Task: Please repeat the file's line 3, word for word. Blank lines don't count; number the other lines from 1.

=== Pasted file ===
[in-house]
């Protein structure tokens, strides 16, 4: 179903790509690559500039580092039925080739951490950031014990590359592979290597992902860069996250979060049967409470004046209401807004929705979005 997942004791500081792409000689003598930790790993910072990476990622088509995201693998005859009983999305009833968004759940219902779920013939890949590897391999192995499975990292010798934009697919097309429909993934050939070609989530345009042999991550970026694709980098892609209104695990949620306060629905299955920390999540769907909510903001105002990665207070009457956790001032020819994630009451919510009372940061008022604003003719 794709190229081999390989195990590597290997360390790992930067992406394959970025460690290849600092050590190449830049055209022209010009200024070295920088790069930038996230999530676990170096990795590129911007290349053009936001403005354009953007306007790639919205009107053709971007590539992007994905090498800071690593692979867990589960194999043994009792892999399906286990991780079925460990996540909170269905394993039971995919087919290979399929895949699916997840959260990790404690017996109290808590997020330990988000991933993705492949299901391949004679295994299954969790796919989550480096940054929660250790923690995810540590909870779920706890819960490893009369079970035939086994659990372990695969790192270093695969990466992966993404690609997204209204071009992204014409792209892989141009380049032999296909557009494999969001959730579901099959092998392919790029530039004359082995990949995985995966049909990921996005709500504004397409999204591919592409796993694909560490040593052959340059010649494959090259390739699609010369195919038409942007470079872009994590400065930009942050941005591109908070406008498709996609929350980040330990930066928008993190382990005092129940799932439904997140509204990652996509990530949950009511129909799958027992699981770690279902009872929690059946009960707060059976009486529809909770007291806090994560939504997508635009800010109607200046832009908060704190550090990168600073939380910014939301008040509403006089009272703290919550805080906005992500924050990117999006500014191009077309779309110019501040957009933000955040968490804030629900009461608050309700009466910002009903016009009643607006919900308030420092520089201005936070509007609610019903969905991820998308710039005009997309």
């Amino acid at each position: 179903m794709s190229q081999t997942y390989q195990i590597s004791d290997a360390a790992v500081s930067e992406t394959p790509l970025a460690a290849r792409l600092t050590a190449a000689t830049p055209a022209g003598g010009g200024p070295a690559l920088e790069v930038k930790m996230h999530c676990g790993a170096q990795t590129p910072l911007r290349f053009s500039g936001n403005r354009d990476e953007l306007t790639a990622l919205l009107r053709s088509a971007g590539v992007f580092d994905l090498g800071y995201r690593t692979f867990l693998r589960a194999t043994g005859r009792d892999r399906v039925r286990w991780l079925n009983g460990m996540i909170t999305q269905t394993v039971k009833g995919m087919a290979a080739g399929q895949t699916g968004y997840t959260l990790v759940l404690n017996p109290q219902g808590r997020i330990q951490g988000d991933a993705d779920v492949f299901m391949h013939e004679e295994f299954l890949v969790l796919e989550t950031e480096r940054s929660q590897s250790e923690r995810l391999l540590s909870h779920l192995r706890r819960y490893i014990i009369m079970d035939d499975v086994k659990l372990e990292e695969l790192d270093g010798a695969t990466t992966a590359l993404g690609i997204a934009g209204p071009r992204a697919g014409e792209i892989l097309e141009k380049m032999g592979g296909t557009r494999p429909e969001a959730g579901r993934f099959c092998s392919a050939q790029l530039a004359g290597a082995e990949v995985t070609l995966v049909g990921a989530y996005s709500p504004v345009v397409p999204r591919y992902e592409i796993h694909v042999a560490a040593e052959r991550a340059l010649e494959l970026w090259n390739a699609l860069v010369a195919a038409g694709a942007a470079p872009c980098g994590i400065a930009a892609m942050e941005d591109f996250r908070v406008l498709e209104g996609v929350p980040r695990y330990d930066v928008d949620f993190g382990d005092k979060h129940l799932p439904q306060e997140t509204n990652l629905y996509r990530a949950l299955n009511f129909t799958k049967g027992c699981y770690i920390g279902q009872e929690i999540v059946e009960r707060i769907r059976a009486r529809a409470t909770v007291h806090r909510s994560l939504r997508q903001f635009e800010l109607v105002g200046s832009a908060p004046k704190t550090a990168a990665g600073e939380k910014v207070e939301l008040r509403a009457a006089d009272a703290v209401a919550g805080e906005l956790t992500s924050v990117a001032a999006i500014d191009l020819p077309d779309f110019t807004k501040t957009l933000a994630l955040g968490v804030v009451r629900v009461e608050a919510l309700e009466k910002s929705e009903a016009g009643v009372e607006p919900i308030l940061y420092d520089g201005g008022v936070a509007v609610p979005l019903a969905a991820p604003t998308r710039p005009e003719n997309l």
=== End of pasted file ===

């Amino acid at each position: 179903m794709s190229q081999t997942y390989q195990i590597s004791d290997a360390a790992v500081s930067e992406t394959p790509l970025a460690a290849r792409l600092t050590a190449a000689t830049p055209a022209g003598g010009g200024p070295a690559l920088e790069v930038k930790m996230h999530c676990g790993a170096q990795t590129p910072l911007r290349f053009s500039g936001n403005r354009d990476e953007l306007t790639a990622l919205l009107r053709s088509a971007g590539v992007f580092d994905l090498g800071y995201r690593t692979f867990l693998r589960a194999t043994g005859r009792d892999r399906v039925r286990w991780l079925n009983g460990m996540i909170t999305q269905t394993v039971k009833g995919m087919a290979a080739g399929q895949t699916g968004y997840t959260l990790v759940l404690n017996p109290q219902g808590r997020i330990q951490g988000d991933a993705d779920v492949f299901m391949h013939e004679e295994f299954l890949v969790l796919e989550t950031e480096r940054s929660q590897s250790e923690r995810l391999l540590s909870h779920l192995r706890r819960y490893i014990i009369m079970d035939d499975v086994k659990l372990e990292e695969l790192d270093g010798a695969t990466t992966a590359l993404g690609i997204a934009g209204p071009r992204a697919g014409e792209i892989l097309e141009k380049m032999g592979g296909t557009r494999p429909e969001a959730g579901r993934f099959c092998s392919a050939q790029l530039a004359g290597a082995e990949v995985t070609l995966v049909g990921a989530y996005s709500p504004v345009v397409p999204r591919y992902e592409i796993h694909v042999a560490a040593e052959r991550a340059l010649e494959l970026w090259n390739a699609l860069v010369a195919a038409g694709a942007a470079p872009c980098g994590i400065a930009a892609m942050e941005d591109f996250r908070v406008l498709e209104g996609v929350p980040r695990y330990d930066v928008d949620f993190g382990d005092k979060h129940l799932p439904q306060e997140t509204n990652l629905y996509r990530a949950l299955n009511f129909t799958k049967g027992c699981y770690i920390g279902q009872e929690i999540v059946e009960r707060i769907r059976a009486r529809a409470t909770v007291h806090r909510s994560l939504r997508q903001f635009e800010l109607v105002g200046s832009a908060p004046k704190t550090a990168a990665g600073e939380k910014v207070e939301l008040r509403a009457a006089d009272a703290v209401a919550g805080e906005l956790t992500s924050v990117a001032a999006i500014d191009l020819p077309d779309f110019t807004k501040t957009l933000a994630l955040g968490v804030v009451r629900v009461e608050a919510l309700e009466k910002s929705e009903a016009g009643v009372e607006p919900i308030l940061y420092d520089g201005g008022v936070a509007v609610p979005l019903a969905a991820p604003t998308r710039p005009e003719n997309l």